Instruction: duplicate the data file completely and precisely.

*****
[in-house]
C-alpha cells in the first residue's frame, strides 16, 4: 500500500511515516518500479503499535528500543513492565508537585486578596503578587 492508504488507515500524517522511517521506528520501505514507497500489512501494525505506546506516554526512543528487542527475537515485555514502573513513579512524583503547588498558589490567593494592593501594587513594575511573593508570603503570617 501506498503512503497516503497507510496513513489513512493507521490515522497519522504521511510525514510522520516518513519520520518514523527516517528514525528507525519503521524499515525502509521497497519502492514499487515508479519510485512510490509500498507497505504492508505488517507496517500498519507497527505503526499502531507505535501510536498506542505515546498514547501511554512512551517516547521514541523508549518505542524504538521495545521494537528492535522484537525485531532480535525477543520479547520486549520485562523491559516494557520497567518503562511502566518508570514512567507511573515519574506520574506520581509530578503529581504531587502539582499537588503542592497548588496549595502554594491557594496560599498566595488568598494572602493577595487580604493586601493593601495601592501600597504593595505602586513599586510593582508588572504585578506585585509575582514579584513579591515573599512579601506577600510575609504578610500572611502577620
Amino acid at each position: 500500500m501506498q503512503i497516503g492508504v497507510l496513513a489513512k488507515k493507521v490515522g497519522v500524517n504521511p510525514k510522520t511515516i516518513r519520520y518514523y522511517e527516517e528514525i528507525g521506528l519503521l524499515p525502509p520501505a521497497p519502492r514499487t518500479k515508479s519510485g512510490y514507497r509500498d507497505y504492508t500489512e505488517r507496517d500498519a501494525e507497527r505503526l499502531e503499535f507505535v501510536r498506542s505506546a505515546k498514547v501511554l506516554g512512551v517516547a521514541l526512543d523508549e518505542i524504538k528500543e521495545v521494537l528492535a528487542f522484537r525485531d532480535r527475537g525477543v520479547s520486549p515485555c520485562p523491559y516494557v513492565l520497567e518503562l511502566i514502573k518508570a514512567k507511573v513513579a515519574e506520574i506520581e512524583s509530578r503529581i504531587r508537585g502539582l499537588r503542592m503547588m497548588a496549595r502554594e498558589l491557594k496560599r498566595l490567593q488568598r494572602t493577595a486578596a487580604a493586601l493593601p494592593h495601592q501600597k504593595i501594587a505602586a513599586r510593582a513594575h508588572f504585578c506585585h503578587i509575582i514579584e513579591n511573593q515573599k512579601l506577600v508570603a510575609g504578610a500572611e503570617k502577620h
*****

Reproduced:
[in-house]
C-alpha cells in the first residue's frame, strides 16, 4: 500500500511515516518500479503499535528500543513492565508537585486578596503578587 492508504488507515500524517522511517521506528520501505514507497500489512501494525505506546506516554526512543528487542527475537515485555514502573513513579512524583503547588498558589490567593494592593501594587513594575511573593508570603503570617 501506498503512503497516503497507510496513513489513512493507521490515522497519522504521511510525514510522520516518513519520520518514523527516517528514525528507525519503521524499515525502509521497497519502492514499487515508479519510485512510490509500498507497505504492508505488517507496517500498519507497527505503526499502531507505535501510536498506542505515546498514547501511554512512551517516547521514541523508549518505542524504538521495545521494537528492535522484537525485531532480535525477543520479547520486549520485562523491559516494557520497567518503562511502566518508570514512567507511573515519574506520574506520581509530578503529581504531587502539582499537588503542592497548588496549595502554594491557594496560599498566595488568598494572602493577595487580604493586601493593601495601592501600597504593595505602586513599586510593582508588572504585578506585585509575582514579584513579591515573599512579601506577600510575609504578610500572611502577620
Amino acid at each position: 500500500m501506498q503512503i497516503g492508504v497507510l496513513a489513512k488507515k493507521v490515522g497519522v500524517n504521511p510525514k510522520t511515516i516518513r519520520y518514523y522511517e527516517e528514525i528507525g521506528l519503521l524499515p525502509p520501505a521497497p519502492r514499487t518500479k515508479s519510485g512510490y514507497r509500498d507497505y504492508t500489512e505488517r507496517d500498519a501494525e507497527r505503526l499502531e503499535f507505535v501510536r498506542s505506546a505515546k498514547v501511554l506516554g512512551v517516547a521514541l526512543d523508549e518505542i524504538k528500543e521495545v521494537l528492535a528487542f522484537r525485531d532480535r527475537g525477543v520479547s520486549p515485555c520485562p523491559y516494557v513492565l520497567e518503562l511502566i514502573k518508570a514512567k507511573v513513579a515519574e506520574i506520581e512524583s509530578r503529581i504531587r508537585g502539582l499537588r503542592m503547588m497548588a496549595r502554594e498558589l491557594k496560599r498566595l490567593q488568598r494572602t493577595a486578596a487580604a493586601l493593601p494592593h495601592q501600597k504593595i501594587a505602586a513599586r510593582a513594575h508588572f504585578c506585585h503578587i509575582i514579584e513579591n511573593q515573599k512579601l506577600v508570603a510575609g504578610a500572611e503570617k502577620h